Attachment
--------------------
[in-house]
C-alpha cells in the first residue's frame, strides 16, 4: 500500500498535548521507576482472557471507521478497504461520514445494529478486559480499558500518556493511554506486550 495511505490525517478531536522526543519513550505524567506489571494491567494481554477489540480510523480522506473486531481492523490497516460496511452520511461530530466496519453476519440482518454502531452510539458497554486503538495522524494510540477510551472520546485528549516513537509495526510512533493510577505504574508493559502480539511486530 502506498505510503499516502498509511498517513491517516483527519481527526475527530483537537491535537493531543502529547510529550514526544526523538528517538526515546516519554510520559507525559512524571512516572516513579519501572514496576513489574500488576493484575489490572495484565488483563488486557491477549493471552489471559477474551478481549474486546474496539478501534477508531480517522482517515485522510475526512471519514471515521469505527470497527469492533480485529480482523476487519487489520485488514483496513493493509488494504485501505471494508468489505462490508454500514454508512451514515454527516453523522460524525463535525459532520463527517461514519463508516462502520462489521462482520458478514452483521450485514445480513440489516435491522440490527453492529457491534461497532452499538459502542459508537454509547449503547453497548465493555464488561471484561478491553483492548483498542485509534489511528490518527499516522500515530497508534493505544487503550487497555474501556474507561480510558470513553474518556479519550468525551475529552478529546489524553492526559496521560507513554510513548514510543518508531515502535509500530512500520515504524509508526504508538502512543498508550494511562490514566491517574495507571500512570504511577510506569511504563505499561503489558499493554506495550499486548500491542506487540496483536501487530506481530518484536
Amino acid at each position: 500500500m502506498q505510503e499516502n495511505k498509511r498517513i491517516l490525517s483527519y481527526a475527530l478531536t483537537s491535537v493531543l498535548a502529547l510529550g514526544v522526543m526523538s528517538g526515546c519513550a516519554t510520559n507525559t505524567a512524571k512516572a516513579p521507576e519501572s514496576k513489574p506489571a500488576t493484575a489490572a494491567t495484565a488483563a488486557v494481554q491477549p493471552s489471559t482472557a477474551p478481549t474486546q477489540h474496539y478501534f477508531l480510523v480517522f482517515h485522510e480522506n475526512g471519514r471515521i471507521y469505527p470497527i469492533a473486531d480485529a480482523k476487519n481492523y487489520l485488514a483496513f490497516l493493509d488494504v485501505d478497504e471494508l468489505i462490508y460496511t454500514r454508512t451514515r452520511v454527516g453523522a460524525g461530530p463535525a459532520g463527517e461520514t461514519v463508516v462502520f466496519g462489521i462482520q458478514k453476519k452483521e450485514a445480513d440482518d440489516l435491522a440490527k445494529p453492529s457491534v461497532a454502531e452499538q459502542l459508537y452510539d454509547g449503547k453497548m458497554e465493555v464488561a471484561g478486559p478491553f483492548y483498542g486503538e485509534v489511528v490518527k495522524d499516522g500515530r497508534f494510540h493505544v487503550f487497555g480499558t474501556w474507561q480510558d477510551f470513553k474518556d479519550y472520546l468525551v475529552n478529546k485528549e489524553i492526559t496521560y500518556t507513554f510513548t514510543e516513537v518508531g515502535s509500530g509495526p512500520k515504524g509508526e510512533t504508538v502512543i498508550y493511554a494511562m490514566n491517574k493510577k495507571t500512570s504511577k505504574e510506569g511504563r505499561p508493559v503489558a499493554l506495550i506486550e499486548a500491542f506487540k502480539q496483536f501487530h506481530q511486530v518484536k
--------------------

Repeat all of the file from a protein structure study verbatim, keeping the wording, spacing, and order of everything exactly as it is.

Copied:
[in-house]
C-alpha cells in the first residue's frame, strides 16, 4: 500500500498535548521507576482472557471507521478497504461520514445494529478486559480499558500518556493511554506486550 495511505490525517478531536522526543519513550505524567506489571494491567494481554477489540480510523480522506473486531481492523490497516460496511452520511461530530466496519453476519440482518454502531452510539458497554486503538495522524494510540477510551472520546485528549516513537509495526510512533493510577505504574508493559502480539511486530 502506498505510503499516502498509511498517513491517516483527519481527526475527530483537537491535537493531543502529547510529550514526544526523538528517538526515546516519554510520559507525559512524571512516572516513579519501572514496576513489574500488576493484575489490572495484565488483563488486557491477549493471552489471559477474551478481549474486546474496539478501534477508531480517522482517515485522510475526512471519514471515521469505527470497527469492533480485529480482523476487519487489520485488514483496513493493509488494504485501505471494508468489505462490508454500514454508512451514515454527516453523522460524525463535525459532520463527517461514519463508516462502520462489521462482520458478514452483521450485514445480513440489516435491522440490527453492529457491534461497532452499538459502542459508537454509547449503547453497548465493555464488561471484561478491553483492548483498542485509534489511528490518527499516522500515530497508534493505544487503550487497555474501556474507561480510558470513553474518556479519550468525551475529552478529546489524553492526559496521560507513554510513548514510543518508531515502535509500530512500520515504524509508526504508538502512543498508550494511562490514566491517574495507571500512570504511577510506569511504563505499561503489558499493554506495550499486548500491542506487540496483536501487530506481530518484536
Amino acid at each position: 500500500m502506498q505510503e499516502n495511505k498509511r498517513i491517516l490525517s483527519y481527526a475527530l478531536t483537537s491535537v493531543l498535548a502529547l510529550g514526544v522526543m526523538s528517538g526515546c519513550a516519554t510520559n507525559t505524567a512524571k512516572a516513579p521507576e519501572s514496576k513489574p506489571a500488576t493484575a489490572a494491567t495484565a488483563a488486557v494481554q491477549p493471552s489471559t482472557a477474551p478481549t474486546q477489540h474496539y478501534f477508531l480510523v480517522f482517515h485522510e480522506n475526512g471519514r471515521i471507521y469505527p470497527i469492533a473486531d480485529a480482523k476487519n481492523y487489520l485488514a483496513f490497516l493493509d488494504v485501505d478497504e471494508l468489505i462490508y460496511t454500514r454508512t451514515r452520511v454527516g453523522a460524525g461530530p463535525a459532520g463527517e461520514t461514519v463508516v462502520f466496519g462489521i462482520q458478514k453476519k452483521e450485514a445480513d440482518d440489516l435491522a440490527k445494529p453492529s457491534v461497532a454502531e452499538q459502542l459508537y452510539d454509547g449503547k453497548m458497554e465493555v464488561a471484561g478486559p478491553f483492548y483498542g486503538e485509534v489511528v490518527k495522524d499516522g500515530r497508534f494510540h493505544v487503550f487497555g480499558t474501556w474507561q480510558d477510551f470513553k474518556d479519550y472520546l468525551v475529552n478529546k485528549e489524553i492526559t496521560y500518556t507513554f510513548t514510543e516513537v518508531g515502535s509500530g509495526p512500520k515504524g509508526e510512533t504508538v502512543i498508550y493511554a494511562m490514566n491517574k493510577k495507571t500512570s504511577k505504574e510506569g511504563r505499561p508493559v503489558a499493554l506495550i506486550e499486548a500491542f506487540k502480539q496483536f501487530h506481530q511486530v518484536k